Chronic exposure to OC has been suspected for causing immune regulatory abnormalities. In this sense, Dar et al. [99] studied the potential association among the OC blood levels with T-lymphocyte sub-sets and cytokine expression in patients with Systemic Lupus Erythematosus (SLE). Higher levels of p,p’-DDE and β-HCH were detected in the blood of SLE patients than in controls. Significant differences in T-lymphocyte subsets and cytokine expression were found among groups, suggesting in vivo exposure could lead to the development or exacerbation of SLE. However, no significant responsiveness of patient peripheral blood mononuclear cells to phytohemagglutinin-M stimulation was observed, indicating suppression of T-lymphocytes by these OC. Experimental studies to clarify altered pathways involved are still required.

Some reports indicate that OP pesticides can alter complement function, abundance of some leukocyte subpopulations, cell proliferation, cytokine secretion, surface marker expression, chemotaxis, phagocytosis, antigen presentation and apoptosis induction [100-102].

Many questions have emerged about the immunotoxic potential of OP compound metabolites mainly due to their longer half-life than their parental compound. In this sense several studies investigated the potential effects of OP metabolites such as dialkylphosphates (DAPs) and diethyldithiophosphate (DEDTP). It was reported that the exposure to some DAPs alters the proliferation induced by interleukin (IL)-2 in human lymphocytes. Specially, DEDTP modifies T CD4 lymphocyte IL-2 receptor-dependent proliferation by modifying the phosphorylation status of MAPKs and STAT5 proteins. Induction of the correct signal transduction pathway in CD4+ T lymphocytes is essential for cellular processes like activation, clonal expansion, and control of the immune response. However, these processes are regulated by a feedback mechanism that is initiated when signals do not occur in the correct order or when signals are incomplete. A key source of this feedback is the suppressor of cytokine signaling 3 protein (SOCS3). This mechanism was disrupted by DEDTP. Increased phosphorylation of SOCS3 and dephosphorylation of STAT5 were induced after as little as 5 min of exposure. In addition, DEDTP induced phosphorylation of ERK, JNK and p38 and NFAT nuclear translocation, suggesting that DEDTP can modulate phosphorylation of intracellular proteins and may thus cause a failure in the response of T cells to further antigen challenges [98].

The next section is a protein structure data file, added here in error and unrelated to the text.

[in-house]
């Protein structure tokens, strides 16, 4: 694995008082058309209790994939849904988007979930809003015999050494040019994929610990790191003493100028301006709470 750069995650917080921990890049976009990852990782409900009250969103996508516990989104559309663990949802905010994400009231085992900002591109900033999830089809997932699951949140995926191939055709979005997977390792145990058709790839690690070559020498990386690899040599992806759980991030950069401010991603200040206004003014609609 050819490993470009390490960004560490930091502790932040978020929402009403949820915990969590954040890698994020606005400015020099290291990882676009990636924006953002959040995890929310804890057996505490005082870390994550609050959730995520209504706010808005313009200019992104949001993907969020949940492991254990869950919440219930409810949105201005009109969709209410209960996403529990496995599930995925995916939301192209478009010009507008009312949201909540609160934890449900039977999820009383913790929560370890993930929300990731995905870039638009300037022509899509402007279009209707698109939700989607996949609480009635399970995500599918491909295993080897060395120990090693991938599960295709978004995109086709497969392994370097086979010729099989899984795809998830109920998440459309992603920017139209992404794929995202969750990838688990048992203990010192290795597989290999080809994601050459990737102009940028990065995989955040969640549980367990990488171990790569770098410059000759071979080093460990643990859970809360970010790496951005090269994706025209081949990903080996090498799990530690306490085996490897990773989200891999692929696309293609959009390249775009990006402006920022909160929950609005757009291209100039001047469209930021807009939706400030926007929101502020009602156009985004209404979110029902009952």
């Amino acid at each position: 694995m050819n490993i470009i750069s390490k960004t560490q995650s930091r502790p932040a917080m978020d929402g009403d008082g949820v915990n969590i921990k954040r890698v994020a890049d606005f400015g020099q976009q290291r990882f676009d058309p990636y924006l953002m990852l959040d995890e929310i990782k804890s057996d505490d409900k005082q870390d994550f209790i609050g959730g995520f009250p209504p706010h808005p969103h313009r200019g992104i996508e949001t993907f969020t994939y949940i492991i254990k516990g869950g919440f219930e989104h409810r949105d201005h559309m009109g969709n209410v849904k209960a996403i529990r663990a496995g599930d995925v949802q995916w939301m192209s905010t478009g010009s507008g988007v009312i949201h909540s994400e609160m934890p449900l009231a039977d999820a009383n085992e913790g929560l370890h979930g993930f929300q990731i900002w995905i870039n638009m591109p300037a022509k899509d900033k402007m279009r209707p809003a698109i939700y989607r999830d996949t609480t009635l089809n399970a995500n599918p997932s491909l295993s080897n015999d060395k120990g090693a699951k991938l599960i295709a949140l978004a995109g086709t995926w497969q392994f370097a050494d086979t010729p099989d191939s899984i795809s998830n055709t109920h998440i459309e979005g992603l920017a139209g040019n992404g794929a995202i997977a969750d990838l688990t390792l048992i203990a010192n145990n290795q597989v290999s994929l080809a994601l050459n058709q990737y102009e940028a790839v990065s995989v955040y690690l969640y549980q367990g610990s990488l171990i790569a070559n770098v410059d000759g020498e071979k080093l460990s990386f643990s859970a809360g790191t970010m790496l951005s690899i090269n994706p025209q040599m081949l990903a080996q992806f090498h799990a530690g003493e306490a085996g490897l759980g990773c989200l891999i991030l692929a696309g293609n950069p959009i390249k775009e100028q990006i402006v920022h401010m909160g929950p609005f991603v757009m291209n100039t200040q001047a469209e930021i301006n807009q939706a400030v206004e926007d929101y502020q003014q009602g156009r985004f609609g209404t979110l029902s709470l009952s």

2.6. Effects on Survival and Death Signaling Pathways

Many pesticides share as a possible mechanism of toxicity, the ability to trigger apoptosis through alterations in redox homeostasis generated both by a decrease of antioxidant defenses and accumulation of reactive oxygen species (ROS) [103,104]. In general, pesticides have been shown to alter cellular redox balance by different mechanisms including: 1) their enzymatic conversion to secondary reactive products and/or ROS; 2) depletion of antioxidant defenses; and 3) the impairment of antioxidant enzyme function [104].

Increased ROS levels can induce the activation of survival responses such as up-regulation of antioxidant defenses [104-106]. The nuclear factor NF-κB, Keap1/ Nrf2, AP-1, phosphoinositide 3 kinase/Akt pathways, p53 heat shock proteins, and MAPK cascades are the main players discovered. These pathways operate in coordinated manner and several are critically important to cope with oxidative stress insults. They are Keap1/Nrf2, NF-κB, Mapk and AP-1. At both, low and intermediate intensity oxidative stresses, MAP-kinases and other kinases are also involved in signal sensing and cellular response, leading to enhanced antioxidant potential. High intensity oxidative stress may overwhelm antioxidant potential and induce the opening of the mitochondrial permeability transition pore, a non-selective inner membrane permeabilization, that may proceed both to necrotic and apoptotic cell death [107].

Some OCs such as β-HCH, and p,p’-DDE induced elevation of ROS and apoptotic effects in several systems. DDT derivatives have been shown to induce apoptosis through the activation of MAPKs in neural cell [108] and through oxidative stress-mediated p38 MAPK and mitochondria-related pathway in Sertoli cells [104].

It was also reported that lindane up-regulated classical PKCs gene expression by increasing oxidative stress in primary cultures of rat hepatocytes. PKCs up-regulation prevented the inhibition of spontaneous and intrinsic apoptosis pathway and induced necrotic cell death [109].

Numerous studies support the fact that OPs induce oxidative stress. The association of oxidative stress induced by OP with apoptosis have also been shown in different tissues [110,111].

Considering that ROS generated by pesticides could be one of the factors underlying the pathogenesis of Parkinson’s disease (PD), Lee et al. [112] studied the mechanism of chlorpyrifos-induced apoptotic cell death in cultured PC12 cells, a rat pheochromocytoma cell line as a model of dopaminergic neurons. Authors found that CPF activated MAPK pathways, including ERK 1/2, the JNK, and the p38 MAP kinase. It was also reported that JNK and p38 MAPK pathways might be critical mediators in chlorpyrifos-induced human neuroblastoma SHSY5Y apoptosis, not only by generating ROS but also by up-regulating COX-2 [113].

An elegant study of Liu et al. [114] revealed that MAPK signaling pathway is involved in the enantioselectivity of chiral pesticides. The (-) isocarbophos enantiomer, triggered the generation of intracellular ROS and sequentially induced sustainable activation of JNK, which in turn, resulted in the change of Bax/Bcl-2 ratio and the increase of cell apoptosis.